If you haven’t wasted a significant portion of your life on video games, particularly those in the 1980s and 90s, the magical realism-infused Scott Pilgrim vs. the World may seem about as relatable as a non-subtitled Czech comedy. But if you have, discovering the movie is as blissful as hitting a random coin block to see it spawn a fast-growing vine that launches you into coin heaven.

Michael Cera stars as the same waifish, insecure bundle of post-adolescent nerves he always plays. Some are tired of the schtick, wishing he’d branch out and try different roles, but not me. When you do something well, I say run it into the ground until the paychecks stop coming in. Cera’s characters are some of the few leading men in movies who make you feel better about yourself. You think, hey I could take that guy in a fight.

Except you’d be wrong, at least in this movie, because Scott Pilgrim is an unstoppable dynamo of ass-kicking fury. He’s tasked to defeat the seven evil exes of
his dream girl, Ramona Flowers (Mary Elizabeth WInstead).

Sometimes the fights are Street Fighter-like throwdowns, with yoga flames and tiger uppercuts, while other times they’re guitar hero bass battles and Tony Hawk rail sliding challenges gone wrong. Each tangle ends with Scott dispatching the mini boss into a poof of disappearing pixels, and naturally, a pile full of coins.

Director Edgar Wright, who’s proved to be an ace of offbeat humor in Shaun of the Dead and Hot Fuzz, maintaings his niche momentum in the movie, collaborating on a ridiculously quotable script and peppering the screen with infinite sight gags. It’s a movie you could probably watch five times and still find new sneaky references on each additional viewing. It’s filmmaking that makes you feel –well – not smart, but well informed on a trivial, arguably pointless topic.

The only knock on the film I can fathom is that the theater seems like way too formal of a setting to watch it. It’s destined to be playing in the background at bars and house parties. It will be worshipped in pot-smoke filled dorm rooms and cause rubber-necking when played on commuters’ iPads. The movie taps into something shallow and false that too few will be able to relate to. It’s an obnoxious, navel-gazing, uproarious tribute to a life well wasted.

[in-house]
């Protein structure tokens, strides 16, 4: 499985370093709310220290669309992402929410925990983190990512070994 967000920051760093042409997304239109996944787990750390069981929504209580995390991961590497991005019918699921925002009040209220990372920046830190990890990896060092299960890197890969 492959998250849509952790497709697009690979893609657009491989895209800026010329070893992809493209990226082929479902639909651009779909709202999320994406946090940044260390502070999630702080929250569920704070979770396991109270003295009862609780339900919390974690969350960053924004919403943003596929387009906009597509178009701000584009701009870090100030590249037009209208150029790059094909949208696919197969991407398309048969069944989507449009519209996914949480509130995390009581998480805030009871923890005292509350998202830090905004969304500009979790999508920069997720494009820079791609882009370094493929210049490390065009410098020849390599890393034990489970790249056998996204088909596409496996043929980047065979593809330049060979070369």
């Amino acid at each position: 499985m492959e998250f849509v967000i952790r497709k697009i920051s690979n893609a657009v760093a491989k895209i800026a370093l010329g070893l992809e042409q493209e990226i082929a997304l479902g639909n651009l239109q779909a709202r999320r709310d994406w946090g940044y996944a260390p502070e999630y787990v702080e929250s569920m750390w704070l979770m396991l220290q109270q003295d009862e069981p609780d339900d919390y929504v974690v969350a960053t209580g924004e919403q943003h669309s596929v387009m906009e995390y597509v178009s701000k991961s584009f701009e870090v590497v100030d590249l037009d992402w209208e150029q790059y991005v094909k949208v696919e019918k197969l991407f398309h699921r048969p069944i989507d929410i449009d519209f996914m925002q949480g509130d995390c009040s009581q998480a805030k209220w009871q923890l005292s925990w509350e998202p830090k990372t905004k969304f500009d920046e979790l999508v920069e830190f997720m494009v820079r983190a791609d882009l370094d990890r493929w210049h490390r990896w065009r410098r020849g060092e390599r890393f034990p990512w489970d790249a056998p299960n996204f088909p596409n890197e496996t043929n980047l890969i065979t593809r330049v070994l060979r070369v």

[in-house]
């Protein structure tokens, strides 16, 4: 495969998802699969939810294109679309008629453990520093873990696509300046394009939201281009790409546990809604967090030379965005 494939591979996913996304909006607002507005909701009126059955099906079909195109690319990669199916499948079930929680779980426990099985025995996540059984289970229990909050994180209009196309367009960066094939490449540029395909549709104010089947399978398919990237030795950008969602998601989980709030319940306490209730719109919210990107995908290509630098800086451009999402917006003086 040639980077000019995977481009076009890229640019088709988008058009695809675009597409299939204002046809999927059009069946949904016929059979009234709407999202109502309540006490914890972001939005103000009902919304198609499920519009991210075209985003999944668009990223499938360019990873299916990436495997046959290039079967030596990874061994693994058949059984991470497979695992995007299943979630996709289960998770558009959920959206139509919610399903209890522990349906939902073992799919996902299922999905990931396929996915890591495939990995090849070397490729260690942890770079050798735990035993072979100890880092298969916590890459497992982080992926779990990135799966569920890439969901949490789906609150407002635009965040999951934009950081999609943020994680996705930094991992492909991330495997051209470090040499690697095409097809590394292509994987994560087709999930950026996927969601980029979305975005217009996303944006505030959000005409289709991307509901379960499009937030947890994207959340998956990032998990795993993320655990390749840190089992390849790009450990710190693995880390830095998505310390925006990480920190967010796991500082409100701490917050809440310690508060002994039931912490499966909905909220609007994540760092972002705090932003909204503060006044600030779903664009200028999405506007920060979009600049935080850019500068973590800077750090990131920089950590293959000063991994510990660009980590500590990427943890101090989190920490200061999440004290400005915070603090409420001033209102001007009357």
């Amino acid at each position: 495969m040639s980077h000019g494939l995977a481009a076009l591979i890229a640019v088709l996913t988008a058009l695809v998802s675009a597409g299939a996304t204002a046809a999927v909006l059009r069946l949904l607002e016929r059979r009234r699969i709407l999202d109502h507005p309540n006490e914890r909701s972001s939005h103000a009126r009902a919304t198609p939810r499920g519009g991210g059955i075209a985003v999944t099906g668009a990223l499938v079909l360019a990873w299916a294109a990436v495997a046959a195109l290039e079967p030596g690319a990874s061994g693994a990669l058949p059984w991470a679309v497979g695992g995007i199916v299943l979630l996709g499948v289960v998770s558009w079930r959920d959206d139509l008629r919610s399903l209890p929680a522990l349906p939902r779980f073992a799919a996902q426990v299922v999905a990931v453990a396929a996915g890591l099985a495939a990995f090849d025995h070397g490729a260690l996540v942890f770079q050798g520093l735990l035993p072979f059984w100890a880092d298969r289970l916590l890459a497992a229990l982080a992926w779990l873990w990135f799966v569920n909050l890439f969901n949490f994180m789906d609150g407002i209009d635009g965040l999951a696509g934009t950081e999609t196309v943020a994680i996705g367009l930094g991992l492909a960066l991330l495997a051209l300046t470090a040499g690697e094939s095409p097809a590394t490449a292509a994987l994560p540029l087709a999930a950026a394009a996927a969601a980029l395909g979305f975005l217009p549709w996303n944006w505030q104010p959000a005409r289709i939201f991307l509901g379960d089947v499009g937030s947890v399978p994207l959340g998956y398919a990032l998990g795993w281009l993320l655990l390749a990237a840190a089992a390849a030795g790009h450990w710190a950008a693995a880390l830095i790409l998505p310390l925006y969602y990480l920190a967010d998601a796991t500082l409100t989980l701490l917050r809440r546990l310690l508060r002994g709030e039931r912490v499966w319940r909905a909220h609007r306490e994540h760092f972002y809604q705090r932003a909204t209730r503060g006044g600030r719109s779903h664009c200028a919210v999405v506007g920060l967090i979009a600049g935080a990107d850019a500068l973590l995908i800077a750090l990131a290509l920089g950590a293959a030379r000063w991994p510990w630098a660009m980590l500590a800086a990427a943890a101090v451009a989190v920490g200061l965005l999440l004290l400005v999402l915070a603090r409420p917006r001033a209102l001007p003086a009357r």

Starring Michael Cera and Mary Elizabeth Winstead. Written by Michael Bacall and Edgar Wright, based on the Bryan Lee O’Malley graphic novel. Directed by Wright. Rated PG-13. 112 minutes.

Tuesday, August 10, 2010

How To Survive Stay At Home Dadhood

I wrote a guest post for the Noob Dad. An excerpt:

Lesson 3: Trick the Poop Gods. Toddlers, much like grandparents, do not control their own bowel movements. Instead they’re determined by the Greek or Roman, I forget, god of poop. What’s his name? Always skips my mind. Oh yeah, Satan! Satan waits until you’re about to head out somewhere before giving your child’s lower intestine the go-ahead to start filling the diaper with stinking waste. The goal of Satan is obviously to trap you at Costco or Barnes & Noble story time with a putrid load that somehow doubles your toddler’s weight, rendering you a Keystone Kops-like mess of madcap 1920s silent comedy as you grab Luke by the scruff of his neck (or ankle) with one hand into the bathroom while hauling the crying post-baby in the other. Once inside you’ll have to use a spare elbow or knee to tae kwon do open the ancient changing table that was installed in the 1970s as a token nod to the women’s lib movement but never intended for actual use. Then you will change Emma’s diaper with one hand and half an eye as you unsuccessfully verbally warn Luke not to pick up the urinal cake with both hands.